Kids at Pyongyang Metro

North Koreans are rude and cold: False

North Koreans are warm people and they like to engage in a form of contact with people. They are curious about the outside world. Even tour guides who are used to work with foreigners, do ask questions about our lives and want to know more. They smile a lot and can also be very shy which proves how warm they are. In Pyongyang, just as in every other big cities, there are different types of people. Those who are rushing during the peak hours and ignore everyone else, and those who are slower and like to engage with visitors. At traffic lights, when our tour coach was in the traffic light, nearby buses were full of people waving at us! It was magical!

A visa is needed to visit North Korea.

You need a visa to visit North Korea: True

As a Moroccan passport holder, I need visa to many countries around the world. So it is not a surprise that North Korea is one of them. However, everyone foreign visitor needs a visa, regardless of their nationality. To take a North Korean visa, you need to apply for a tour there and the company will take care of it. Koryo Tours, the company I travelled with, charges 50 euros for visa fees. The only document required is a copy/scan of the passport and they take care of the rest.

Inside a class room in Pyongsang.

You can’t use internet: True

This fact is mostly true. Once I crossed North Korea, my phone went to “No Service” mode. My UK sim card was completely useless, so I had no signal and no internet. My phone battery actually lasted for 3 full days due to inactivity, which is normally not the case. The hotel where we stayed didn’t have any WiFi either. However, our Koryo Tours tour leaders had internet on them. When I asked, they said that it’s a special sim card that they get from the authorities but it costs so much! So it’s not entirely true that you can’t use internet but as regular visitor, you are not likely to get such sim card from the authorities so easily.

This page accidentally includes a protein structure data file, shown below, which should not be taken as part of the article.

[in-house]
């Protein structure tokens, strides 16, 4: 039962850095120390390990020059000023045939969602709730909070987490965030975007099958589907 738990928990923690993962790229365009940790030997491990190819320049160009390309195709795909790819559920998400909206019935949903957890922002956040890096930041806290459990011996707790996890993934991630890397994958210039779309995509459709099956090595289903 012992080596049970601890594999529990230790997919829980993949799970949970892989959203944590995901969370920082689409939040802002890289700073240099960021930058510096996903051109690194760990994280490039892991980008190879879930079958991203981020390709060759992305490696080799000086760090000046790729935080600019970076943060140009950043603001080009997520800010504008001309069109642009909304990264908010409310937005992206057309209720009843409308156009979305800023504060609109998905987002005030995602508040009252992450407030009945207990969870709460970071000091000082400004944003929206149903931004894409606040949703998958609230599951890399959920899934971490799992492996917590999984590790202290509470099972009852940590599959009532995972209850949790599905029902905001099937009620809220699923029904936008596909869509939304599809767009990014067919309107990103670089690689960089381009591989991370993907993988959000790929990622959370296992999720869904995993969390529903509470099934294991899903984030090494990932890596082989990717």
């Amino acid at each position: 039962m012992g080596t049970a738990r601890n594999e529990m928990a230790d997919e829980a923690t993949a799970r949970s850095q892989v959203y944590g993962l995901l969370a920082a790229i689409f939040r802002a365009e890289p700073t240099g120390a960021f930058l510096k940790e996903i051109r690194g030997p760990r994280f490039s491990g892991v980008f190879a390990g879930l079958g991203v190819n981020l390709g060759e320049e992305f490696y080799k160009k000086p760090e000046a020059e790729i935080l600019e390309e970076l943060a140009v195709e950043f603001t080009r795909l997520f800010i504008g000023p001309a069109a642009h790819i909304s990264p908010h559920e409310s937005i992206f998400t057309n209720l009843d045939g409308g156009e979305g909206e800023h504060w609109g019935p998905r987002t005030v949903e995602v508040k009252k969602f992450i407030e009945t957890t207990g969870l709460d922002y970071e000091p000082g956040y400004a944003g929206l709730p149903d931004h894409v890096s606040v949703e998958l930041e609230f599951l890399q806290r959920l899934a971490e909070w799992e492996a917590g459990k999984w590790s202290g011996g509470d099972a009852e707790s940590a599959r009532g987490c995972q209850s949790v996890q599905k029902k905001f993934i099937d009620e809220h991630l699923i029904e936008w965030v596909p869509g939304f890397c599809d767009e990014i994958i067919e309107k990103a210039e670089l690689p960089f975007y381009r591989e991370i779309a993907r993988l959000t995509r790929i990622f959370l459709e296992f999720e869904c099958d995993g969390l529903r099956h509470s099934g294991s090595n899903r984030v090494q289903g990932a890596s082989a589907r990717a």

Mum, dad, I am safe!

You can’t call your family from North Korea: False

As my UK sim card was on “No Service” mode, the only was to call the outside world was through telephones installed at the hotel reception. The calls are super expensive but it could be worth spending 5 euros for a one-minute call to reassure your family that you are safe. I abstained from calling, because I wanted a full de-connection. However, I alerted my family that for 5 full days during my stay in the DPRK, I will not be giving any sign and that they should start getting worried only 3 days after my trip ends. It did work so well, they didn’t expect a sign from me for 5 days of the trip + 3 days after.

Seeing South Korea from the North at the DMZ!

You can’t talk about South Korea: False

North Korea and South Korea are technically at war. But it’s possible to talk about South Korea. Although it’s preferred to stick to some topics like peace, reunification and the Korean War, rather than tell them how advanced South Korea is, how free it is and how different it is. 

The Sacred statues of the leaders of North Korea

You can’t take religious books to North Korea: True

It’s not very clear to me what religion people of North Korea practice. However, what I know for sure is that it’s none of the monotheist religions I grew up in. So it’s strictly forbidden to bring a Quran or a Bible and any other religious books. Some religious signs like a cross might be ok to wear. Hijabs for Muslim women is also accepted (I saw one on our flight from Beijing to Pyongyang).

Do you have any other questions about North Korea? Feel free to leave under as a comment!